BBC - Capital - The compelling case for working a lot less


36 bookmarks. First posted by kamal 9 days ago.


When I moved to Rome from Washington, DC, one sight struck me more than any ancient column or grand basilica: people doing nothing. I’d frequently glimpse old…
from instapaper
3 days ago by zsoltika
"One meta-analysis found that long working hours increased the risk of coronary heart disease by 40% – almost as much as smoking (50%). Another found that people who worked long hours had a significantly higher risk of stroke, while people who worked more than 11 hours a day were almost 2.5 times more likely to have a major depressive episode than those who worked seven to eight."
mind  health  career 
6 days ago by richtbreak
Mastering 'active rest' is far harder than it looks, but there are good reasons why we should keep working at it
culture  work  capital  career  health  creativity  productivity 
6 days ago by vloux
File under: Innovation Requires Waste.
Of course, ever since Grand Tourists began penning their observations in the seventeenth century, outsiders have stereotyped the idea of Italian ‘indolence’. And it isn’t the whole story. The same friends who headed home on their scooters for a leisurely lunch often returned to the office to work until 8pm.

Researchers are learning that it doesn’t just mean that the work we produce at the end of a 14-hour day is of worse quality than when we’re fresh. This pattern of working also undermines our creativity and our cognition. Over time, it can make us feel physically sick – and even, ironically, as if we have no purpose.

This surprised me.

Holidays also can literally pay off. One study of more than 5,000 full-time American workers found that people who took fewer than 10 of their paid holiday days a year had a little more than a one-in-three chance of getting a pay rise or a bonus over three years. People who took more than 10 days? A two in three chance.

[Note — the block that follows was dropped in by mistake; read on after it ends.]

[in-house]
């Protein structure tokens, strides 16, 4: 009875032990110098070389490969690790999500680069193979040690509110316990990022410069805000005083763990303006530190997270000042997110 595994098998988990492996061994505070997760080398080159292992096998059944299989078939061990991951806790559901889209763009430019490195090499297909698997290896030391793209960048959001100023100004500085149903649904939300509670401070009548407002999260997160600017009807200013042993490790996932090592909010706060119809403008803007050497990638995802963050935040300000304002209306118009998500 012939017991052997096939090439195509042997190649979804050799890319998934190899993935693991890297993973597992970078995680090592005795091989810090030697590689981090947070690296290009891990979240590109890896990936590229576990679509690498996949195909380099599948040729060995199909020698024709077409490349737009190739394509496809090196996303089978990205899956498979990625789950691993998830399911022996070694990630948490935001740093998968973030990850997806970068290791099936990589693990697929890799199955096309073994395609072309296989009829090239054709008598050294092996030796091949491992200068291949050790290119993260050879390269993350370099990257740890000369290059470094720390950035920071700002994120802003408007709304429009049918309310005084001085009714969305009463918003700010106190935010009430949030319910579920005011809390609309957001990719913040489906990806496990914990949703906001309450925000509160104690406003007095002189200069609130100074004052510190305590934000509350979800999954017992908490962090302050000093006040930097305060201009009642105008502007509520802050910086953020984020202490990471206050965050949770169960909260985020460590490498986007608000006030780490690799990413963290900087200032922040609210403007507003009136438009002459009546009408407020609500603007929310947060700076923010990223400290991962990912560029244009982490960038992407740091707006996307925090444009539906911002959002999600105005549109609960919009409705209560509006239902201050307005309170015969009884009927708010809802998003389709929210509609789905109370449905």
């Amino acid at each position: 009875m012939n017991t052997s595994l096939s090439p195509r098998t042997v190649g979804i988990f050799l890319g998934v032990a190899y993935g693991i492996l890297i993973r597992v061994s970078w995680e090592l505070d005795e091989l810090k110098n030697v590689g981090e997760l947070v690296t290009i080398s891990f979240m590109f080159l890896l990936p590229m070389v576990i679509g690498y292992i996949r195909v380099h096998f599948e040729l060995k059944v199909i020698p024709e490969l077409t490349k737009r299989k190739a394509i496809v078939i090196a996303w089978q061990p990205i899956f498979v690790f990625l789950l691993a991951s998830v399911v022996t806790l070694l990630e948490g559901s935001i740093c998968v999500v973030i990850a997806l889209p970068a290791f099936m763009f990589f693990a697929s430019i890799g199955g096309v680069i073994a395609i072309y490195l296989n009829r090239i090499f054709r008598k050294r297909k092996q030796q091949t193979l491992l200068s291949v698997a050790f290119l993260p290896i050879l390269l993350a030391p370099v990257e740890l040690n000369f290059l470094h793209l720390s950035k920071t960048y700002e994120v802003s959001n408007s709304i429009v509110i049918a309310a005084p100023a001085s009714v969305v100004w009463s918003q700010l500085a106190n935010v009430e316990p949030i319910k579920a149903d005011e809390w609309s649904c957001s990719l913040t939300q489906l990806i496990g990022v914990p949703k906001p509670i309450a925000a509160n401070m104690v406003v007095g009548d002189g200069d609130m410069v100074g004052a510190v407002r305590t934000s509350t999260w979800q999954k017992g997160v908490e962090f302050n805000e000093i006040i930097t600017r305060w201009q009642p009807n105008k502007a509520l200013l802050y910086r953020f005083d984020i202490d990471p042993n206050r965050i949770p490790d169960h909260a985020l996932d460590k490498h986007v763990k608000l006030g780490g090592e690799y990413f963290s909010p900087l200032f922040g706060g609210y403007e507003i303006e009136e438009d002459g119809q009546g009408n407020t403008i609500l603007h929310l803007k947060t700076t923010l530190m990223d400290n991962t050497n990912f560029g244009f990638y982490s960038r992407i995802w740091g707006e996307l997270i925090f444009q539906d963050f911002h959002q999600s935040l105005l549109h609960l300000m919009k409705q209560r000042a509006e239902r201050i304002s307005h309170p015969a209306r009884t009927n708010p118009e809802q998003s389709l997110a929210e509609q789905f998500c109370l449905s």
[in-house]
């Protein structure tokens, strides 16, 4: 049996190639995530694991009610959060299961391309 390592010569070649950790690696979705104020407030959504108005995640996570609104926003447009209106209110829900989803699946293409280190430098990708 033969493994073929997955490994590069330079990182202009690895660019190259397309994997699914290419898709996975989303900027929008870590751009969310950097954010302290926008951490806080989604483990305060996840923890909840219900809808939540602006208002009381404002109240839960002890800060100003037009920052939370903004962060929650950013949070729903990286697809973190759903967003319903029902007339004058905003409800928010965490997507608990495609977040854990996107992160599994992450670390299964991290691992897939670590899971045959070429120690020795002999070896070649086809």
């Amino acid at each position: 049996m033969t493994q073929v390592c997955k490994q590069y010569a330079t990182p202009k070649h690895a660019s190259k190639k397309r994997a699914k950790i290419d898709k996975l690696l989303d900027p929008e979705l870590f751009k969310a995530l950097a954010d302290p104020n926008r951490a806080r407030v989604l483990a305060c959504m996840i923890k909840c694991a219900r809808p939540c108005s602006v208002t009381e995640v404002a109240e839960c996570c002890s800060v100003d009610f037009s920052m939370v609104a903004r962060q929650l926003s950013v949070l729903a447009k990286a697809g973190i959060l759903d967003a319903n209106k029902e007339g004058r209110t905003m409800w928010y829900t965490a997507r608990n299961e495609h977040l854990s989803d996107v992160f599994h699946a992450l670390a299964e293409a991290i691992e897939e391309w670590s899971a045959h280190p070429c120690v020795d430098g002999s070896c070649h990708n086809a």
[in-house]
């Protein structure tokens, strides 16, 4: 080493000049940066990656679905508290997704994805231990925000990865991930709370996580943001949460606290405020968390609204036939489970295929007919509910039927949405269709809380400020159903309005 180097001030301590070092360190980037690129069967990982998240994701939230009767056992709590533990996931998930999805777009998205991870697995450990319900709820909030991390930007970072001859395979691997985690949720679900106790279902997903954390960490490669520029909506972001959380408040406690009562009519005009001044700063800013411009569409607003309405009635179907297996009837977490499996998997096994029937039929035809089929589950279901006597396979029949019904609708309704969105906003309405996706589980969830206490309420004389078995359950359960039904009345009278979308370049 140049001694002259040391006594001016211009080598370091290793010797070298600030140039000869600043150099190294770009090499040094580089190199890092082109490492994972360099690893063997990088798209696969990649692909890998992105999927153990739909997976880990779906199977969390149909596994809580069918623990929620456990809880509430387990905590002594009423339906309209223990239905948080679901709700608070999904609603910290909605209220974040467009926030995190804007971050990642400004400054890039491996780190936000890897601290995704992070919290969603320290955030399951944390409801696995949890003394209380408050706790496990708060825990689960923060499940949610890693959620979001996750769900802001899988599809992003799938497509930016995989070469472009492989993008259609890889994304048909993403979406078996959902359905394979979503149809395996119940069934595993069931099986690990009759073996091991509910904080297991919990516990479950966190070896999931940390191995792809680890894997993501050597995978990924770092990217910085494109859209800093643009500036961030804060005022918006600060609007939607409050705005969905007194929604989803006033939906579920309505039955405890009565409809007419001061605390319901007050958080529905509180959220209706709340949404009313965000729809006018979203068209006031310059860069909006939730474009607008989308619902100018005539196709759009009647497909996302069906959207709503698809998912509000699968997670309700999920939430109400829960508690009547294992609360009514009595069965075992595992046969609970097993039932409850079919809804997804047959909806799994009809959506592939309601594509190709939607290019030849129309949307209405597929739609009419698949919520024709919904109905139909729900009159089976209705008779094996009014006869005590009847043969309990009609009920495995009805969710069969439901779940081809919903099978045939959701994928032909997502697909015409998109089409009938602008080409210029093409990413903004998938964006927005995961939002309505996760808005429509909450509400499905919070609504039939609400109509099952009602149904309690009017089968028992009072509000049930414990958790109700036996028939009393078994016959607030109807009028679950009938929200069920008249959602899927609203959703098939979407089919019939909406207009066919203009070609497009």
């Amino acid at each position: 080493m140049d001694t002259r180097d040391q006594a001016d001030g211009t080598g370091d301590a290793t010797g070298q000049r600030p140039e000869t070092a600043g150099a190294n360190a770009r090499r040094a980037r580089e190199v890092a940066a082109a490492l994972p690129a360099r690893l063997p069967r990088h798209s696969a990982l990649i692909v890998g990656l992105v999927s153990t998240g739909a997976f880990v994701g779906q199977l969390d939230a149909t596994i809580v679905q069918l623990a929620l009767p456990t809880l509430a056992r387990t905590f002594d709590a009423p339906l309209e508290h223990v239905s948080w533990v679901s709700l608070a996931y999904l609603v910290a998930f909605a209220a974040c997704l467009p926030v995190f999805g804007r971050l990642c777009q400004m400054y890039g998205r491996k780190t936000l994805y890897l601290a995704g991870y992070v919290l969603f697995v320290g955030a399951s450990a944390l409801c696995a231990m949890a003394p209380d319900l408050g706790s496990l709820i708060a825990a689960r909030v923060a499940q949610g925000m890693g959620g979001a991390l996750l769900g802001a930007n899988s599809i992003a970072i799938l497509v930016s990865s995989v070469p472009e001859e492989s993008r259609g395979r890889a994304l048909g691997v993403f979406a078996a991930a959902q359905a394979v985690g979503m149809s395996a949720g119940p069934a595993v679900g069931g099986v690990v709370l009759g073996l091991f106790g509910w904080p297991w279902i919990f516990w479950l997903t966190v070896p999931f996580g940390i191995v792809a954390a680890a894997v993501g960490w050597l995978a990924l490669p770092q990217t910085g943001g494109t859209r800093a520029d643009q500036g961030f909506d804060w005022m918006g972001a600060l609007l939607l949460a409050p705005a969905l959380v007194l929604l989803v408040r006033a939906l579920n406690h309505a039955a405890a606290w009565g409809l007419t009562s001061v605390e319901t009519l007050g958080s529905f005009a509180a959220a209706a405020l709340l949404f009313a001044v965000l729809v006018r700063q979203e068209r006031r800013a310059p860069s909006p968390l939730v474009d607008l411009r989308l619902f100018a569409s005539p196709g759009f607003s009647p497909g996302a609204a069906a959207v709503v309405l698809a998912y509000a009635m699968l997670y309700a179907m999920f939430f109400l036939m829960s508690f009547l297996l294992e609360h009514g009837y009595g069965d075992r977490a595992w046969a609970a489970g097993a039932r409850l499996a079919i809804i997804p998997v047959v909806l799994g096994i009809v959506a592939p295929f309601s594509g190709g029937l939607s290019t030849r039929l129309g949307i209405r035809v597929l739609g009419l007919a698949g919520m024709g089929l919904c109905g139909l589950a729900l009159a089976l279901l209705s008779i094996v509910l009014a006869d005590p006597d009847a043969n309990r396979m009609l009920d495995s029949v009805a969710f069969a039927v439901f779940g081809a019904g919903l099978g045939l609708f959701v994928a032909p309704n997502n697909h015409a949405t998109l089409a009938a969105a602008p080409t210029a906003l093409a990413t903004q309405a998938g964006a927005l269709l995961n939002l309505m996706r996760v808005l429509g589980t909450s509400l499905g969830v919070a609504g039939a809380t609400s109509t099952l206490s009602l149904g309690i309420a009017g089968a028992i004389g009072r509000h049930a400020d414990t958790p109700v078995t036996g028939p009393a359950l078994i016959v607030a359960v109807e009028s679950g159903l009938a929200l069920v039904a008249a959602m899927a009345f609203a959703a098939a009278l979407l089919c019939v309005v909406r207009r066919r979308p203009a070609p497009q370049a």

On the effects of not letting your mind rest, and not activating your brain's Default Mode Network.

“We’re just doing things without making meaning out of it a lot of the time,” Immordino-Yang says. “When you don’t have the ability to embed your actions into a broader cause, they feel purposeless over time, and empty, and not connected to your broader sense of self. And we know that not having a purpose over time is connected to not having optimal psychological and physiological health.”
creativity  health  career  innovation 
6 days ago by jefframnani
When I moved to Rome from Washington, DC, one sight struck me more than any ancient column or grand basilica: people doing nothing. via Pocket
IFTTT  Pocket 
7 days ago by cijanzen
When I moved to Rome from Washington, DC, one sight struck me more than any ancient column or grand basilica: people doing nothing.
IFTTT  Pocket 
8 days ago by serkef
Mastering 'active rest' is far harder than it looks, but there are good reasons why we should keep working at it
work  productivity  Health  creativity 
9 days ago by basemaly
The compelling case for working less
from twitter_favs
9 days ago by rukku
RT : The compelling case for working less ()
from twitter
9 days ago by benny